Google Sites follows the release of GrandCentral

Finally the old JotSpot has been released by Google. Google Sites made a big splash yesterday, and by the end of the day most bloggers were complaining about how much JotSpot had been stripped down from the original application. I’ve had a JotSpot account since the early beta days, so when I finally got around last night to accessing Sites, I was also a bit disappointed. Thinking about it again this morning, I realized that – like most everything else Google releases – Sites may be a simplified version of JotSpot, but it still is quite powerful. I know of a few small organizations that I help out that will absolutely love this Google wiki product.

My old JotSpot account still looks and operates the same, and I believe there is a plan to offer optional migration of old JotSpot accounts over to the new Sites. Once I’ve taken a full spin, I’ll post a thorough review of Sites. I’m already getting the feeling that, once I spend some time working with Sites, I’ll like it a lot.

It looks like Google is starting to open GrandCentral for business

I’ve written in the past about GrandCentral, a web based service that aims to centralize your phone number management.  Google acquired GrandCentral last summer, and had shut off new user sign up.  Well, if you were waiting for an invitation, Google is now ready to give you access (from the Google Operating System blog):

If you’re in the US, you can now get a free invite to GrandCentral, the Google service that centralizes all you phone numbers and adds new features on top of them (the service is free, at least for now). “GrandCentral provides an innovative web-based voice communications platform that helps you manage all your phones and phone numbers through one simple interface. You get a single phone number that forwards to all of your phones, giving you one number for life.”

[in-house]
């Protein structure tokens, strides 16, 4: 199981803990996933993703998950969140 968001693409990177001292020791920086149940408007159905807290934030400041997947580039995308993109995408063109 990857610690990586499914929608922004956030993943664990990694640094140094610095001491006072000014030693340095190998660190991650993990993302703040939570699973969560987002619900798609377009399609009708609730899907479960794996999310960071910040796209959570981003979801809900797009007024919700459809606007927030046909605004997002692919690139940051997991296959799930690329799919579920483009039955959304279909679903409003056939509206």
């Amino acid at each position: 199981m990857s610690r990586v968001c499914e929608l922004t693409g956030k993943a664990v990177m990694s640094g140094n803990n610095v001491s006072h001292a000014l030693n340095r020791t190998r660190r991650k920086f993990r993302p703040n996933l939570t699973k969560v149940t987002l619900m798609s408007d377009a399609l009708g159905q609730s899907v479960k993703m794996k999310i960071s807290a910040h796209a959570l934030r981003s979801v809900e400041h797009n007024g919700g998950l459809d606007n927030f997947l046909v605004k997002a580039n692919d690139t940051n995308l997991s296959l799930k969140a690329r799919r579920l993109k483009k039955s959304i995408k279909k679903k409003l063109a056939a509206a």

Read more here: Get GrandCentral Invites

Blog update: Comments may be broken

I’ve been so busy of late, that I haven’t upgraded WordPress…it looks like commenting is broken on the blog. Sorry for those who were trying comment. If are looking to get an invite to Grand Central, please email me directly.

I’ll upgrade the site this week, and make sure comments get back on track.

Update: I’m out of Grand Central invites.

Grand Central invitations available

Although Google has acquired Grand Central, it looks like they are still allowing existing users to invite a few people into the beta site. So, if you are interested, please leave a comment, and I’ll send out an invitation. I’m not sure how many I have, so I’ll update this post when I run out.

Update: Comments seem to have broken on the blog. Please email me directly if you would like an invite.

Update2: I’m out of Grand Central invites now, thanks for stopping by.

GrandCentral now a Google company

image GrandCentral is one of those services that needed a big partner organization to take off. Well, they are now a part of Google; hopefully they don’t fall into the same void that JotSpot has disappeared into.

GrandCentral is a voice routing application that many have been trying to perfect for a long time. The idea is that you, the user, are issued a single phone number for life, and all of your calls are routed through this ‘GrandCentral’ line. GrandCentral then sifts through those inbound calls, and routes them to the appropriate location, be it your cell phone, a customized voicemail area, or simply blocks out unwanted calls. The service does a bunch more things, and could possibly serve as a base of a PBX style system for small businesses. I received a beta account access when the service first appeared, but didn’t get around to playing with it that much. I found Jott to be a more useful service for me, although I certainly could see the value in GrandCentral.

Like JotSpot, Google has closed off beta access to existing customers. It is generally believed that Google plans to integrate GrandCentral into GoogleTalk, the chat client that now resides in Gmail. If done properly, Google could come closer to the unified inbox holy grail than anyone else has. If course, Om Malik notes that this could be a troubling thing.